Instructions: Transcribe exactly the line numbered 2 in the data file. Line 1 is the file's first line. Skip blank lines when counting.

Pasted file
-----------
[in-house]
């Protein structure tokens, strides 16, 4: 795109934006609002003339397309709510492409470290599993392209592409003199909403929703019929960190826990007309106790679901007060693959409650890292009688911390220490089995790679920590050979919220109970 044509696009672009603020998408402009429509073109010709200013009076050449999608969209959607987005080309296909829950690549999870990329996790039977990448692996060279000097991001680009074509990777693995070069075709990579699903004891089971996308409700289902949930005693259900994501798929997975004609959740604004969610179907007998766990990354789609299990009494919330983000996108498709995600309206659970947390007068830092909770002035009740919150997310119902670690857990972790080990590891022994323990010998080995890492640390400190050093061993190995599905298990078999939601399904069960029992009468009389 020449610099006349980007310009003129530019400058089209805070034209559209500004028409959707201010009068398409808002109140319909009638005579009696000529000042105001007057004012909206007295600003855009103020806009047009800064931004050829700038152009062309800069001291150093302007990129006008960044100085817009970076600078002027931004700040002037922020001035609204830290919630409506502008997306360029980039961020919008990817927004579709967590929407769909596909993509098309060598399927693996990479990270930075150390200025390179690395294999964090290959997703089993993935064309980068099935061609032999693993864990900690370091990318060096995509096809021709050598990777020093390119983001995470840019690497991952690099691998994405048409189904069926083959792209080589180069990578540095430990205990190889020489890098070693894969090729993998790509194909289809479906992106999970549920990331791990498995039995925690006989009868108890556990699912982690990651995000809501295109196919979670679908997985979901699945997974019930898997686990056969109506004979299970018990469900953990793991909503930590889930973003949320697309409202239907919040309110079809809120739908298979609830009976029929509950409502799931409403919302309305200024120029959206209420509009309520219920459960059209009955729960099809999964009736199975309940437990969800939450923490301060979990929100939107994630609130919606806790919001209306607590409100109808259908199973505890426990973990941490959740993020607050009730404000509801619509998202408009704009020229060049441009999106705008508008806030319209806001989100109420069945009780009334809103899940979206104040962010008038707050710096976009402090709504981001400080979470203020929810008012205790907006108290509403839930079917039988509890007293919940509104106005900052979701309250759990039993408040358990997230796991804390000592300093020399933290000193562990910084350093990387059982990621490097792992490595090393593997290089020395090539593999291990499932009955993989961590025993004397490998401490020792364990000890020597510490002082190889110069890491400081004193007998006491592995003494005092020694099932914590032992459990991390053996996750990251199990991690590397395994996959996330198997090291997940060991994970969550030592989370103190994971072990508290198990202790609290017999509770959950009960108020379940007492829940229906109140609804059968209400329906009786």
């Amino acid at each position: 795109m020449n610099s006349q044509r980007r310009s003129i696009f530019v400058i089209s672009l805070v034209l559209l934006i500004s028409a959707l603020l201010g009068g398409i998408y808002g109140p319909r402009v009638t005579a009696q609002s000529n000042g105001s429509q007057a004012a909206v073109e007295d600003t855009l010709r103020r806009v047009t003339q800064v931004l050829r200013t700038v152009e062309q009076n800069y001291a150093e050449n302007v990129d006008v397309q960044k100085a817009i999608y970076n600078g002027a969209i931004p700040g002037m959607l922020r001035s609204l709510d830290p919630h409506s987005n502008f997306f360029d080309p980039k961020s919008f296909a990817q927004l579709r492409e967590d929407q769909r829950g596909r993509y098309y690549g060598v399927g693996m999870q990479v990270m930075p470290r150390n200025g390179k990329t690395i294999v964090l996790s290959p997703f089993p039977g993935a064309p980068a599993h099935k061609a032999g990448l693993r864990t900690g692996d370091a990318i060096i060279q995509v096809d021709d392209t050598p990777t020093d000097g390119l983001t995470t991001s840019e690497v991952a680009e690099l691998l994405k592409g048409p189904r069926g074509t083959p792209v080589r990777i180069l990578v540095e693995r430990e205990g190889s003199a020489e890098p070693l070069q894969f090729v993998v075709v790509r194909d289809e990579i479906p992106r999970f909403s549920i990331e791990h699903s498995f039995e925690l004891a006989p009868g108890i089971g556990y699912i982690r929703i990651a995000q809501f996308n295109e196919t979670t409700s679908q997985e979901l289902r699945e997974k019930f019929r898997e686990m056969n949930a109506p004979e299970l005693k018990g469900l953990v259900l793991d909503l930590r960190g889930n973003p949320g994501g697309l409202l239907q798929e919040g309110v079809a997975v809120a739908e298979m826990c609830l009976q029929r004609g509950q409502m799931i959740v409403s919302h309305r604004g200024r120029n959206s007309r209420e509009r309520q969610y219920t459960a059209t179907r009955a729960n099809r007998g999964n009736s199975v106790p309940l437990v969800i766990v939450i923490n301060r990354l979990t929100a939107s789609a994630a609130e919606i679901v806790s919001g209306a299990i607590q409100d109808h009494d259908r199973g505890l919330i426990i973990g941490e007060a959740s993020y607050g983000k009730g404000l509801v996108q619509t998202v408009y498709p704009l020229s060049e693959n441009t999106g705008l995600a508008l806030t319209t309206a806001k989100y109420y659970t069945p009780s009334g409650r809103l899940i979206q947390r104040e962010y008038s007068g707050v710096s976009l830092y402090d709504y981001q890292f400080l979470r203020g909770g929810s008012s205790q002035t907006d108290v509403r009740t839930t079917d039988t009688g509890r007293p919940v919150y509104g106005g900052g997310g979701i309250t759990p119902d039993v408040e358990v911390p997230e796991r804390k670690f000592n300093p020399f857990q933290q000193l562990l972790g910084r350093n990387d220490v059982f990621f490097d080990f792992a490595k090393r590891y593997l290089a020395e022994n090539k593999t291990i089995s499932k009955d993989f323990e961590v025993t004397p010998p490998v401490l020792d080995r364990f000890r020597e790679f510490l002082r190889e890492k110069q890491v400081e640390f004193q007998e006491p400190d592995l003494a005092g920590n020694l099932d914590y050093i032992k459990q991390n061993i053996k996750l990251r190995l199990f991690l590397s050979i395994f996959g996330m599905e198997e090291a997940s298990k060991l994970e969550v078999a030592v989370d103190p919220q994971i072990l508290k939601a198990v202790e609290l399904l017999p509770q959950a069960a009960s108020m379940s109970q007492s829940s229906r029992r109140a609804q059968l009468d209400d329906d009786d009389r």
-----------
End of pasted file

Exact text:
């Protein structure tokens, strides 16, 4: 795109934006609002003339397309709510492409470290599993392209592409003199909403929703019929960190826990007309106790679901007060693959409650890292009688911390220490089995790679920590050979919220109970 044509696009672009603020998408402009429509073109010709200013009076050449999608969209959607987005080309296909829950690549999870990329996790039977990448692996060279000097991001680009074509990777693995070069075709990579699903004891089971996308409700289902949930005693259900994501798929997975004609959740604004969610179907007998766990990354789609299990009494919330983000996108498709995600309206659970947390007068830092909770002035009740919150997310119902670690857990972790080990590891022994323990010998080995890492640390400190050093061993190995599905298990078999939601399904069960029992009468009389 020449610099006349980007310009003129530019400058089209805070034209559209500004028409959707201010009068398409808002109140319909009638005579009696000529000042105001007057004012909206007295600003855009103020806009047009800064931004050829700038152009062309800069001291150093302007990129006008960044100085817009970076600078002027931004700040002037922020001035609204830290919630409506502008997306360029980039961020919008990817927004579709967590929407769909596909993509098309060598399927693996990479990270930075150390200025390179690395294999964090290959997703089993993935064309980068099935061609032999693993864990900690370091990318060096995509096809021709050598990777020093390119983001995470840019690497991952690099691998994405048409189904069926083959792209080589180069990578540095430990205990190889020489890098070693894969090729993998790509194909289809479906992106999970549920990331791990498995039995925690006989009868108890556990699912982690990651995000809501295109196919979670679908997985979901699945997974019930898997686990056969109506004979299970018990469900953990793991909503930590889930973003949320697309409202239907919040309110079809809120739908298979609830009976029929509950409502799931409403919302309305200024120029959206209420509009309520219920459960059209009955729960099809999964009736199975309940437990969800939450923490301060979990929100939107994630609130919606806790919001209306607590409100109808259908199973505890426990973990941490959740993020607050009730404000509801619509998202408009704009020229060049441009999106705008508008806030319209806001989100109420069945009780009334809103899940979206104040962010008038707050710096976009402090709504981001400080979470203020929810008012205790907006108290509403839930079917039988509890007293919940509104106005900052979701309250759990039993408040358990997230796991804390000592300093020399933290000193562990910084350093990387059982990621490097792992490595090393593997290089020395090539593999291990499932009955993989961590025993004397490998401490020792364990000890020597510490002082190889110069890491400081004193007998006491592995003494005092020694099932914590032992459990991390053996996750990251199990991690590397395994996959996330198997090291997940060991994970969550030592989370103190994971072990508290198990202790609290017999509770959950009960108020379940007492829940229906109140609804059968209400329906009786």